One day after UK Overseas Minister Amanda Milling arrived in the British Virgin Islands on Sunday to discuss which recommendations outlined in the Commission of Inquiry report should be implemented, protests erupted, with hundreds gathering outside the official residence of Governor John Rankin in Tortola on Monday to signal their opposition to the imposition of direct rule by the UK for two years — perhaps the most consequential of Commissioner Sir Gary Hickinbottom’s recommendations.
A similar move took place in the Turks and Caicos Islands in 2009, after a corruption scandal enveloped former Premier Michael Misick and several members of his Cabinet of Ministers.
This suggestion has been decried by many in the BVI as a return to colonialism, much as it was in the TCI. With the Caribbean already a repository of negative sentiment towards the British crown and the UK generally following two roundly-criticized visits by members of the Royal Family, the protests in the BVI serve to ramp up the critical rhetoric against Britain, accusing the UK government of running roughshod over democracy in its overseas territory.
Protest Organizer Bishop John Ivan Cline of the New Life Baptist Church told local reporters that the demonstration was meant to send a message to authorities in the UK that the population would not stand for the removal of self-governance after 70 years and will not tolerate being denied the opportunity of having a democratically elected government. “We want the opportunity to go back to the polls and elect a democratic government to rule over us,” Bishop Cline said. “But this colonialist mindset that you will tell us what to do is wrong, unjust, and we will not stand for it”.
In his report, Sir Gary concluded that the ongoing and severe deficits in good governance practices over several administrations would not be addressed by a simple change in elected officials, but needed to be completely rooted out from political culture in the territory. He argued that elected officials seemed not only to ignore but to actively encourage the dysfunction in government, and argued that a temporary return to direct rule from the UK was the only way to effectively address the deep-seated issues in the territory.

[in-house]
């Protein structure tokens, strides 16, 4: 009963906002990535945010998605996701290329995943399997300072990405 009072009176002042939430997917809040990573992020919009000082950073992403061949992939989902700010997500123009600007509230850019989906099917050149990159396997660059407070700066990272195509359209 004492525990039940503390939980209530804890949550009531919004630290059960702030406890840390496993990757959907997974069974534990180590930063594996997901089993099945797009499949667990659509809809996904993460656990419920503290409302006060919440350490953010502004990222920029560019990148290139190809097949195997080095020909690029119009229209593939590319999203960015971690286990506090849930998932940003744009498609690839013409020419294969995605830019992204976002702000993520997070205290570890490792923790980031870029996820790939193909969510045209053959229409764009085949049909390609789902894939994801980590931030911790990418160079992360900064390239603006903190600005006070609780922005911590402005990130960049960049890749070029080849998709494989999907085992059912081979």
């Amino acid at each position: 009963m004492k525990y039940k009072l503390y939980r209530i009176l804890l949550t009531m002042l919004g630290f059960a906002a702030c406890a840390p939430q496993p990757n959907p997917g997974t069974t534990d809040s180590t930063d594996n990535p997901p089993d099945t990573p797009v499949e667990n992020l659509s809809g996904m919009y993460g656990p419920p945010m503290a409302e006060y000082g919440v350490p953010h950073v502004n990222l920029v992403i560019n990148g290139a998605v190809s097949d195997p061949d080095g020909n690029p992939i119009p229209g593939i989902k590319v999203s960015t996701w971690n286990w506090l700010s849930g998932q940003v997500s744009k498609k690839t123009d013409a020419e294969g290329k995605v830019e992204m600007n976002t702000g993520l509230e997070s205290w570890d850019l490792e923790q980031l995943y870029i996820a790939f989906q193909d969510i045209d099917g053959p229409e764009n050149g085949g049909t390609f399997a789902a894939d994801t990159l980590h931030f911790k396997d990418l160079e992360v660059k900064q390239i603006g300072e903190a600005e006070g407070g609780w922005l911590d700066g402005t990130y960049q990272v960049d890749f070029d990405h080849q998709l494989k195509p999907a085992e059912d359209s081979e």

Public opposition to this possibility was preceded by that of acting Premier Dr. Natalio Wheatley, who issued a statement last week in which he addressed the recommendations aimed at reforming governance in the territory. “In my view, those can be achieved without the partial or full suspension of the constitution in which direct rule would apply,” the acting Premier’s statement read. Instead, Wheatley suggested what he called an “enhanced cooperation mechanism” between Governor Rankin and the executive branch, to quote “swiftly implement recommendations under a very tight timetable, without resorting to direct rule”.
The Organization of Eastern Caribbean States, of which the BVI is an associate member, has also come out against the possibility of direct rule over the territory by the UK, calling the abolition of Parliament in the BVI a quote “retrograde step” which went contrary to the UN Proclamation of Human Rights to be free of colonial rule.
Meanwhile, the organization said it “noted with great concern” the arrest of Premier Fahie, and reminded the public that he was entitled to the presumption of innocence, procedural fairness, and a free and fair trial within a reasonable time, as is everyone charged with a criminal offense.
Fahie, for his part, is asserting diplomatic immunity and demanding his immediate release from custody. A filing by his attorney Theresa Van Vliet on Monday claims that as the duly elected and sitting head of government in the BVI, Fahie is immune from arrest and detention, which entitles him to immediate and unconditional release from the federal lockup in Miami where he currently resides. Van Vliet further argues that there was no known express waiver of Fahie’s immunity. The U.S. government has rejected this claim.
Yet even as his attorney argues for his release on the strength of his position as the Premier of the British Virgin Islands, Fahie’s own party is urging him to step aside for the good of the good of the country. On Saturday, acting Premier Wheatley announced that he, by unanimous vote, had replaced Fahie as chair of the Virgin Islands Party, and that his colleague Parliamentarians were taking steps to appoint him Premier. “Given the practical realities of the current situation, it is incumbent that steps be taken to have a new Premier substantively appointed to this critical constitutional post”, said Dr. Wheatley. Opposition Leader Marlon Penn echoed calls for Fahie’s resignation on Sunday, and also criticized the VIP and acting Premier Wheatley for thus far failing to denounce the Premier’s alleged actions.
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